An extreme hardship waiver is one that asks the United States government to either stop removal proceedings against someone or to allow them into the United States. Those who use these waivers have already been deemed inadmissible, but if they were unable to be in the United States, the applicant, the applicant’s spouse, or other family members would endure extreme hardship.
Although most extreme hardship cases will use Form I-601, there are several other hardship waivers as well. Depending on your specific situation, you may need to use one of the other immigration waivers.
How to Qualify for Extreme Hardship
The USCIS has specific requirements for those who want to qualify for extreme hardship. The general legal requirements for extreme hardship include the following.
- Your removal or your bar from entering the United States would cause hardship to your qualifying relative. Remember that this hardship must go beyond what they would normally experience in your absence.
- You have a qualifying relative who is a United States citizen or a lawful permanent resident.
- You are not required to use your immigration sponsor as your qualifying relative. If your parent is the one who sponsored you, you can use your child or spouse as the qualifying relative.
- The person who would suffer extreme hardship is the qualifying relative, not the applicant. It is a common misconception that one can qualify for an extreme hardship waiver if they themselves would suffer the hardship.
How to Prove Extreme Hardship
Because extreme hardship is an incredibly subjective term, it can be difficult to understand what qualifies. If your family member would suffer psychological and emotional harm in your absence, does that count as extreme hardship? What about safety and security concerns or social and cultural difficulties? If you are unsure of your eligibility for a hardship waiver, we strongly recommend speaking with an attorney. We will be able to evaluate the facts of your case and advise you on where to go from here.
In the following sections, we outline the extreme hardship factors that USCIS will take into consideration when reviewing your application.
Factors That Support the Finding of Extreme Hardship
USCIS does not have an exhaustive list of what may qualify for extreme hardship. However, there are certain categories of factors that they consider while making their decision. Below, we outline the factors and considerations that USCIS will look at in your case.
- Qualifying relative’s military service, either current or prior
- How long the qualifying relative’s prior residence in the country of relocation lasted, if they ever lived there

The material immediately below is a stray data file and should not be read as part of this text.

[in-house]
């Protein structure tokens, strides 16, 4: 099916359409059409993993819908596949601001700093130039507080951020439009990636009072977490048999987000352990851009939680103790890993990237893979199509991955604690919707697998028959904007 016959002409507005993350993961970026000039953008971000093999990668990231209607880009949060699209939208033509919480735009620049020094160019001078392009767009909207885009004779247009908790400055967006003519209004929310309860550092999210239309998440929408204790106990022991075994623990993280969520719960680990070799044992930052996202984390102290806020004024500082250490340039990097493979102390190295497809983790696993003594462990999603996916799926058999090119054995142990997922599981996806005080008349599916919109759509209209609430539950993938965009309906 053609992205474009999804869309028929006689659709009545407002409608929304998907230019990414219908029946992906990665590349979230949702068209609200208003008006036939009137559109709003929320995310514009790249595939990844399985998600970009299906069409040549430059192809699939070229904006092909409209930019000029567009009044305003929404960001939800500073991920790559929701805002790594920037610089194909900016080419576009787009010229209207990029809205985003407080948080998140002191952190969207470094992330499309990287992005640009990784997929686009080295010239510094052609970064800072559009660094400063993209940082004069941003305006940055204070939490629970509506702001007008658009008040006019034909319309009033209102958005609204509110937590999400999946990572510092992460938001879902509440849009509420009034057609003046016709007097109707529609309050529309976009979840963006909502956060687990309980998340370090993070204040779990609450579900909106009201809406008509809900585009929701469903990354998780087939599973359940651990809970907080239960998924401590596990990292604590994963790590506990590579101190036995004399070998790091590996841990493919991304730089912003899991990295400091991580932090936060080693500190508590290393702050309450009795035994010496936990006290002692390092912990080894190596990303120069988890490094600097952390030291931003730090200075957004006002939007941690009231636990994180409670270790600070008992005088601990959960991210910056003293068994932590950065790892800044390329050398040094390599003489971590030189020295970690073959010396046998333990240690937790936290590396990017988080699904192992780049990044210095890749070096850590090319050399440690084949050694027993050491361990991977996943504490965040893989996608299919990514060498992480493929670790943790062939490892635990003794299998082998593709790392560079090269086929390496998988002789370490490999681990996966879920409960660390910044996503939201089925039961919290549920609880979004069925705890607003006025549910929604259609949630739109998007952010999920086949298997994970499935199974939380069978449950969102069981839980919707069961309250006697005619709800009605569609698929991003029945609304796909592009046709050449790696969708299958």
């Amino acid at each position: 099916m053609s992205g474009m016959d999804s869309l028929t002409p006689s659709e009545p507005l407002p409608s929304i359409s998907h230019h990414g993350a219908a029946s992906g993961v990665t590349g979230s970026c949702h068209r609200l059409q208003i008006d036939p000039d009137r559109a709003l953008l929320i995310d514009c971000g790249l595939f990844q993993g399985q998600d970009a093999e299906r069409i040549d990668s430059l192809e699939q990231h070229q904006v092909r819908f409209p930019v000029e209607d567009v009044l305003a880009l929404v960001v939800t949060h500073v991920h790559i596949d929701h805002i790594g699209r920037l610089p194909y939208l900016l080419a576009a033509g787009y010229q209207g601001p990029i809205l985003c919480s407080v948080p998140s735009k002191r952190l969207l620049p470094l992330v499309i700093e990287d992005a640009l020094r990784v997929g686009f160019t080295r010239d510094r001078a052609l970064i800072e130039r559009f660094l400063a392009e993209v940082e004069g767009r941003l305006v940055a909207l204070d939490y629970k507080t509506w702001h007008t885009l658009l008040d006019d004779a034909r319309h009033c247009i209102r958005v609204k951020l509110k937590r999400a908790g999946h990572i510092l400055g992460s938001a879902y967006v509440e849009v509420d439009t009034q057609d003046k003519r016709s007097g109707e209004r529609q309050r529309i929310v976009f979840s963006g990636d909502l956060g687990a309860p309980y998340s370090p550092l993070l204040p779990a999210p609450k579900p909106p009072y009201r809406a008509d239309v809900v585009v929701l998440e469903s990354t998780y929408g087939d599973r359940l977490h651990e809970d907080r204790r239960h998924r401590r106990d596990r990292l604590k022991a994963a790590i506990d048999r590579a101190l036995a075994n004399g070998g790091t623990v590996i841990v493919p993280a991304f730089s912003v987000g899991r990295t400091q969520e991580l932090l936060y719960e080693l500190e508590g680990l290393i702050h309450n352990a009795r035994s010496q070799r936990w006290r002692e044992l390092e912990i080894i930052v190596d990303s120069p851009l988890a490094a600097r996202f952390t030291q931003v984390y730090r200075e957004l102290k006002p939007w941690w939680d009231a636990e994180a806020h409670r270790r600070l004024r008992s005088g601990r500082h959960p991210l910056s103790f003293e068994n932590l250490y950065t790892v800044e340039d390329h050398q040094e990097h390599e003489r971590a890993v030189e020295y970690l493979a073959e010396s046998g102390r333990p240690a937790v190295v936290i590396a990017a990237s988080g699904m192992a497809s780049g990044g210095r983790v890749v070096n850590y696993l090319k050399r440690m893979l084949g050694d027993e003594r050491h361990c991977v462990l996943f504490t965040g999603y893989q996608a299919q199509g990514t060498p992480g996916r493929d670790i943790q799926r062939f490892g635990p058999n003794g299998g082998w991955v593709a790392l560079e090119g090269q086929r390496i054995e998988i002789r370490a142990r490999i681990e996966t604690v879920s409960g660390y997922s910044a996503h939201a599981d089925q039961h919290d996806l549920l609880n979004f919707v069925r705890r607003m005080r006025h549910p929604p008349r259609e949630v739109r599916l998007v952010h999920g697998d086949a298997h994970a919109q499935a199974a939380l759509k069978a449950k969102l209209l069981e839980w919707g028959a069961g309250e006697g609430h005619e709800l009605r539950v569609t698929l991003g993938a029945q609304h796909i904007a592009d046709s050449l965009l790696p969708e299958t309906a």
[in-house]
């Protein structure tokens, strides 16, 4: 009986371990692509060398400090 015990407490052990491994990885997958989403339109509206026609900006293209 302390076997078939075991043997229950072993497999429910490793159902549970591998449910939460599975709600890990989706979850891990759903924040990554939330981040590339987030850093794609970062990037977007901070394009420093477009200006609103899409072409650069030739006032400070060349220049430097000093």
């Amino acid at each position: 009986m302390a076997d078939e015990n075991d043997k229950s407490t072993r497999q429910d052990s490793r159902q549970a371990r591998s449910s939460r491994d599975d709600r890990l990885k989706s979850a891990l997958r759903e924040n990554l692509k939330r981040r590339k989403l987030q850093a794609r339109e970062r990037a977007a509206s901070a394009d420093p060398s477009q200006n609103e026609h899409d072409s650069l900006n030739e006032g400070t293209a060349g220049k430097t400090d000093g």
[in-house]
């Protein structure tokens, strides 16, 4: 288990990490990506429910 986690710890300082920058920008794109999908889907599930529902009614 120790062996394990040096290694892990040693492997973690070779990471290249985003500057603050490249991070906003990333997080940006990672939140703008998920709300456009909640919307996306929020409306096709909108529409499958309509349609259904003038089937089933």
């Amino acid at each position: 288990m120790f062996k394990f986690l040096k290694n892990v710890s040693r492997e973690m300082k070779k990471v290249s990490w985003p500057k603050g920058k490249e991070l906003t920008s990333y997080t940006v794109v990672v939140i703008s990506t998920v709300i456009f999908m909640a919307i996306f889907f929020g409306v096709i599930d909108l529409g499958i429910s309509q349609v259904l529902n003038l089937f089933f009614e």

- Age of the qualifying relative
- Any relevant ties to the country of relocation
- Qualifying relative’s family ties in the United States
- Qualifying relative’s relationship to the applicant
- Whether or not any family member needs special care
- How long the qualifying relative has lived in the United States
- Fears of discrimination or persecution
- Prior U Visa grants
- Losing access to the United States courts and criminal justice system. In other words, they would lose access to the rights afforded to them by those systems. Examples include losing the right to testify or request testimony in court, to participate in family law proceedings, to get child support, and other benefits or civil rights.
- Possibility of punishment in the country of relocation for having been in the United States
- Lack of jobs or job training for the qualifying relative in the country of relocation
- Lack of educational opportunities in the country of relocation
- Difficult or expensive travel and communication between the applicant and the qualifying relative
- Qualifying relative’s present inability to speak the language of the country of relocation, as well as how difficult and time-consuming it would be to learn the language
- How difficult it would be for the qualifying relative to adjust and integrate into the country of relocation
- Fear of persecution or stigma based on gender, race, sexual orientation, ethnicity, political views, or other factors
- Lack of supportive and protective institutions
- Impacts on the qualifying relative’s ability to find a job in the country of relocation
- Impact resulting from the loss of a professional practice
- Lack of ability to recover losses or repay debts
- Costs of healthcare for family members
- Costs of certain needs, such as special education
- Decreases in standards of living in the country of relocation
- Impacts resulting from the sale of certain assets
- Any relevant health conditions and the quality or availability of medical treatment in the country of relocation
- Mental health impacts on the qualifying relative
- Any prior trauma suffered by the qualifying relative that may be aggravated by separation or relocation
- Whether or not someone has Temporary Protected Status (TPS) designation
- DOS travel warnings or alerts of any kind
- Whether or not there is danger pay for any United States government employees in the country of relocation
- Conditions in the country of relocation
Do I Need an Immigration Attorney for a Hardship Waiver?
Although you are not required to seek help from an immigration lawyer, we strongly recommend that you at least have an attorney review your case. Navigating an extreme hardship waiver request on your own can be a stressful experience. This is especially true if you’re already worried about a family member. Working with an immigration lawyer can give you the confidence and breathing room you need for your case.
While you focus on taking care of yourself and your family, we will handle the delicate processes of gathering evidence and supporting your case. Contact the compassionate attorneys at Ybarra Maldonado Law Group to schedule an evaluation of your case.
Contact Ybarra Maldonado Law Group Today
At Ybarra Maldonado Law Group, we have extensive experience representing immigrants and their family members in a myriad of immigration case types. Not only can we help you figure out which particular waiver you need, but we can also help you fill it out and file it with USCIS in a timely manner. Many forms and waivers that USCIS requires are very complicated. Having an attorney help can take away all of that stress and uncertainty. If you need help with your immigration case, the team at YMLG is here for you. To schedule your consultation with our Phoenix attorneys, please call our office at 602-910-4040 today.